What is Mindfulness?

Mindfulness is to be present. It may also be thought of as a practice designed to gently gain more control over your attention and bring it into the present moment. Your attention is a precious resource, needed for learning, for your best performance at work, and for engaging in relationships. If your mind is excessively worrying over the future or ruminating about the past, the practice of mindfulness can help.

The Benefits of Mindfulness

  • Reduction of anxiety and stress - A common experience with the practice of mindfulness is the reduction of anxiety and stress. Stress and anxiety are negative states that arise from the mind. Bringing your attention to the present moment through awareness of your breath will immediately provide relief.
  • Increased physical health – mindfulness has been associated with greater immune function and lowered heart rate and lowered blood pressure.
  • Greater mental functioning - higher brain function is experienced as the ability to maintain focused attention. Greater attention and less stress allows for increased clarity and the ability to feel calm and relaxed.

Over time, with continued practice of mindfulness on a regular basis, your ability to focus on the present moment will grow, and your experience of anxiety and stress will decrease.

Imagine being able to fall asleep peacefully at night instead of helplessly listening to your mind to race over all the perceived stresses of the day and imagined stresses of the future.

Imagine not waking up in the middle of the night feeling anxious and overwhelmed by life.

Imagine experiencing more peace as you go about your day- at work, in traffic, and at home.

Mindfulness and Stress Reduction

If you are feeling anxious or stressed, long, slow deep breaths are an immediate and effective way to calm your nervous system.

The act of taking a deep breath and letting it out slowly is akin to manually taking hold of your nervous system’s stress response and shifting it from a sympathetic response (fight or flight) to a parasympathetic response (relax and recovery).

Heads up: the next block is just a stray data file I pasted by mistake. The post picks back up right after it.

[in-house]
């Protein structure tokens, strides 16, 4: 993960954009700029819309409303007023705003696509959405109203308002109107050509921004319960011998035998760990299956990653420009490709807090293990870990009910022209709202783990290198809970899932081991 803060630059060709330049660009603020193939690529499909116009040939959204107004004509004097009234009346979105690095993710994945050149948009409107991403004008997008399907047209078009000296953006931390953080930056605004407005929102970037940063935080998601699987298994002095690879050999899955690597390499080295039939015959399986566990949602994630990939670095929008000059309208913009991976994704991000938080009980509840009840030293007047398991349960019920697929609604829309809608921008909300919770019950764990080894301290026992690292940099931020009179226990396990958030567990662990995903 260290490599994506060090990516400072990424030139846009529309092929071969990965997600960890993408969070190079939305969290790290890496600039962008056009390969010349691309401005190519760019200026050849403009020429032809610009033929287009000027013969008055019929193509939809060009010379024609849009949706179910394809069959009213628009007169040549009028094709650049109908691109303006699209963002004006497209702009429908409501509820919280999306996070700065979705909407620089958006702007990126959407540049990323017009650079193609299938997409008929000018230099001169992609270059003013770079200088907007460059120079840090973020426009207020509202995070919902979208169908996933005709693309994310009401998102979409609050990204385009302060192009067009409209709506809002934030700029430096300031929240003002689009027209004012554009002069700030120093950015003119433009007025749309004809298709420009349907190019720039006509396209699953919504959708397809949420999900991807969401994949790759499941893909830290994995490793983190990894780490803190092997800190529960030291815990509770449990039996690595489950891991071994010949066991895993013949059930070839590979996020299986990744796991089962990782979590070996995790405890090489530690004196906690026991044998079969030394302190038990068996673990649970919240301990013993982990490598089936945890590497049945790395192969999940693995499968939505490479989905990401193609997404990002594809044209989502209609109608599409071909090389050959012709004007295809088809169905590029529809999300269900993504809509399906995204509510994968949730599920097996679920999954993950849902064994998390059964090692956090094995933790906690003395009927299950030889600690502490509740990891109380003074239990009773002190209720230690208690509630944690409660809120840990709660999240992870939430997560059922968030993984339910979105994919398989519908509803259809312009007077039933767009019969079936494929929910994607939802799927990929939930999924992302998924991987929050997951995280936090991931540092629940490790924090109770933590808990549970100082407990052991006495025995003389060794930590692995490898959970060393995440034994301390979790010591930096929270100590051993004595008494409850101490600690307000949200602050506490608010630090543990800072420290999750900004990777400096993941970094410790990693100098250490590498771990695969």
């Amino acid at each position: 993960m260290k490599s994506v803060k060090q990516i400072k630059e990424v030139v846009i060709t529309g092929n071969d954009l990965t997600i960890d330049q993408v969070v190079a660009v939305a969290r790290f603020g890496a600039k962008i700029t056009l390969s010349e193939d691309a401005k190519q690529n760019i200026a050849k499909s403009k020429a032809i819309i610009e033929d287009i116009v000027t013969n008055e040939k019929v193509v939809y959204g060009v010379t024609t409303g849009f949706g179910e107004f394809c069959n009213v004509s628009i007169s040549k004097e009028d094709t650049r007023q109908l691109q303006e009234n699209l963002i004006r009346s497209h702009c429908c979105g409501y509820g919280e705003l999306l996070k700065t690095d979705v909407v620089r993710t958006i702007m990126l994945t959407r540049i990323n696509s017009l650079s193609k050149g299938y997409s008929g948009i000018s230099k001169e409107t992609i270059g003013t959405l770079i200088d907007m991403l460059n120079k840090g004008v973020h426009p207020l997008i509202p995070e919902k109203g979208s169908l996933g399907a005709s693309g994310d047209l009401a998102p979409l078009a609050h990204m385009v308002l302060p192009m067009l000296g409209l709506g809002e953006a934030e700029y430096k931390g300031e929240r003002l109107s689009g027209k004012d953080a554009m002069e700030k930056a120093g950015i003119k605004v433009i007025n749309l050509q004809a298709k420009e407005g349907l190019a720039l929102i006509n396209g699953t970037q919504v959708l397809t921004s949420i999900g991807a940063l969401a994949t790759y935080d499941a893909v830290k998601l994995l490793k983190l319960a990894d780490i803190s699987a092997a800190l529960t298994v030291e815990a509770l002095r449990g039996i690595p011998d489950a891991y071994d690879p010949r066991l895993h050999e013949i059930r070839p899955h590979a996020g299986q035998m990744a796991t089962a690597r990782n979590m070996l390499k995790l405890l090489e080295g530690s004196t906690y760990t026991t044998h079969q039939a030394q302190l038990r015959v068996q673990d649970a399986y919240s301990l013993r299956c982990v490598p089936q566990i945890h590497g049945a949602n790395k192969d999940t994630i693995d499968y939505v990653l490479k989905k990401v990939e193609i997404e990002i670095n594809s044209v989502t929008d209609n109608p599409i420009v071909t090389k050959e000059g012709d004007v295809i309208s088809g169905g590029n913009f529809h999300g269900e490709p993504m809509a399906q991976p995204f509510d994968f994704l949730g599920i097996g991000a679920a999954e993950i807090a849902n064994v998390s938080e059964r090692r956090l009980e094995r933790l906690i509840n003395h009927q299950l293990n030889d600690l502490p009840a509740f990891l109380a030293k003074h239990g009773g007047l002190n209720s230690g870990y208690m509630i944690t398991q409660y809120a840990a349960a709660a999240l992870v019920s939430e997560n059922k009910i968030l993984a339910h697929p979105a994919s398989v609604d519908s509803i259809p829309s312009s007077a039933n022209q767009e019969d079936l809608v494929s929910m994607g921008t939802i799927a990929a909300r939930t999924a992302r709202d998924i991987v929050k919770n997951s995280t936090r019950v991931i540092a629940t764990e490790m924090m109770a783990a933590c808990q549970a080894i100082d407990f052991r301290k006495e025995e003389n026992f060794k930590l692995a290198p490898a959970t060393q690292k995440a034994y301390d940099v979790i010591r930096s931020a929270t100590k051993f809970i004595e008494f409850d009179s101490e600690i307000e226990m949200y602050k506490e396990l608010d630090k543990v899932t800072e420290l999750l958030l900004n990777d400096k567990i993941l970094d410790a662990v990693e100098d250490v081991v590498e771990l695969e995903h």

Whether you are in a stressful situation or just working to practice mindfulness during specific times you set aside each day, the breath is an effective way to begin.

How Do I Start Practicing Mindfulness?

Many people begin the practice of mindfulness by simply becoming aware of their breath. Even when you are in the midst of an activity, gaining an awareness of your breath immediately brings you into the present moment.

A simple way to get started:

  1. Sit on a chair with your feet flat on the ground.
  2. Decide on a set amount of time; usually 5 to 10 minutes is a great start.
  3. Begin with your eyes softly opened, focus on a place on the floor in front of you.
  4. Take 10 slow deep breaths.
  5. Let your eyes close, continue to breathe normally.
  6. Feel the natural flow of breath in and out. Notice how your body feels in the chair.
  7. Scan your body, noting any signs of tension or discomfort. Imagine relaxation and healing moving into any part of the body that feels stress or pain.
  8. Breath normally, count breaths in and out again up to 10, then stop counting.
  9. For most people, this is when the mind will begin to wander. When you notice thoughts coming in, gently and without judgement, allow the thought to float away. Then, bring your attention back to your breath.
  10. Continue to breath and release thoughts until your set time is up.

Mindfulness is a practice that is easy to step into. It is also something to be nurtured and cultivated over time. By practicing living in the present, guiding our attention, and reducing stress and anxiety, we can greatly improve the quality of our lives with both immediate and long-term effects.

Contact Dr. David Younger to schedule a complimentary consultation.

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